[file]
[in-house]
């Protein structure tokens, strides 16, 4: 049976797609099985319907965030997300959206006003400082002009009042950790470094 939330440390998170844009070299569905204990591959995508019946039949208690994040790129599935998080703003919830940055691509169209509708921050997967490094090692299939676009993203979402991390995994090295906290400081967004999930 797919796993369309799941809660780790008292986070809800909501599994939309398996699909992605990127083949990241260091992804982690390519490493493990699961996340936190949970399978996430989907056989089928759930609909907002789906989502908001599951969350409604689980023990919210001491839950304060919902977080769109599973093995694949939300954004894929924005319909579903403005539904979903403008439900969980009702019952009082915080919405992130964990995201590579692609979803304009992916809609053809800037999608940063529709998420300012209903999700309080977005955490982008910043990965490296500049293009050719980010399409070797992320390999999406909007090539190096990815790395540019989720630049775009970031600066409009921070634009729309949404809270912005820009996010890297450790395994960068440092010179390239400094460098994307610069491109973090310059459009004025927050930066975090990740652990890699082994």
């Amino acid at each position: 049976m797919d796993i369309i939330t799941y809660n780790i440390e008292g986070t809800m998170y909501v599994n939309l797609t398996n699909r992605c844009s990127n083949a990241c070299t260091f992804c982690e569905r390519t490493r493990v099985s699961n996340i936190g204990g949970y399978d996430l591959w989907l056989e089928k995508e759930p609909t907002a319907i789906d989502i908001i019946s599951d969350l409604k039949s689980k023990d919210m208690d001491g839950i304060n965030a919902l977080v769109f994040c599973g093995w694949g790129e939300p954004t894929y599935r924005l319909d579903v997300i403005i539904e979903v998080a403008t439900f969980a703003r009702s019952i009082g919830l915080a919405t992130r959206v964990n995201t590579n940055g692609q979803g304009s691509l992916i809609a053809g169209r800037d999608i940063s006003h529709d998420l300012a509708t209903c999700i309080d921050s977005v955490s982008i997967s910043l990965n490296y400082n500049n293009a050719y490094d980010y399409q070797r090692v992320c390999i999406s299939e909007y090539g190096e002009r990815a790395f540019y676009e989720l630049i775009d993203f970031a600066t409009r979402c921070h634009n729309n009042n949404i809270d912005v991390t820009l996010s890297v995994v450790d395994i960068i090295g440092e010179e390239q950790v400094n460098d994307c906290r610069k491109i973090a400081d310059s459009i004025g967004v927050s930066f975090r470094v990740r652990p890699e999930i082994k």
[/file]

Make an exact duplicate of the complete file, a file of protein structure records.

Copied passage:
[in-house]
């Protein structure tokens, strides 16, 4: 049976797609099985319907965030997300959206006003400082002009009042950790470094 939330440390998170844009070299569905204990591959995508019946039949208690994040790129599935998080703003919830940055691509169209509708921050997967490094090692299939676009993203979402991390995994090295906290400081967004999930 797919796993369309799941809660780790008292986070809800909501599994939309398996699909992605990127083949990241260091992804982690390519490493493990699961996340936190949970399978996430989907056989089928759930609909907002789906989502908001599951969350409604689980023990919210001491839950304060919902977080769109599973093995694949939300954004894929924005319909579903403005539904979903403008439900969980009702019952009082915080919405992130964990995201590579692609979803304009992916809609053809800037999608940063529709998420300012209903999700309080977005955490982008910043990965490296500049293009050719980010399409070797992320390999999406909007090539190096990815790395540019989720630049775009970031600066409009921070634009729309949404809270912005820009996010890297450790395994960068440092010179390239400094460098994307610069491109973090310059459009004025927050930066975090990740652990890699082994």
């Amino acid at each position: 049976m797919d796993i369309i939330t799941y809660n780790i440390e008292g986070t809800m998170y909501v599994n939309l797609t398996n699909r992605c844009s990127n083949a990241c070299t260091f992804c982690e569905r390519t490493r493990v099985s699961n996340i936190g204990g949970y399978d996430l591959w989907l056989e089928k995508e759930p609909t907002a319907i789906d989502i908001i019946s599951d969350l409604k039949s689980k023990d919210m208690d001491g839950i304060n965030a919902l977080v769109f994040c599973g093995w694949g790129e939300p954004t894929y599935r924005l319909d579903v997300i403005i539904e979903v998080a403008t439900f969980a703003r009702s019952i009082g919830l915080a919405t992130r959206v964990n995201t590579n940055g692609q979803g304009s691509l992916i809609a053809g169209r800037d999608i940063s006003h529709d998420l300012a509708t209903c999700i309080d921050s977005v955490s982008i997967s910043l990965n490296y400082n500049n293009a050719y490094d980010y399409q070797r090692v992320c390999i999406s299939e909007y090539g190096e002009r990815a790395f540019y676009e989720l630049i775009d993203f970031a600066t409009r979402c921070h634009n729309n009042n949404i809270d912005v991390t820009l996010s890297v995994v450790d395994i960068i090295g440092e010179e390239q950790v400094n460098d994307c906290r610069k491109i973090a400081d310059s459009i004025g967004v927050s930066f975090r470094v990740r652990p890699e999930i082994k």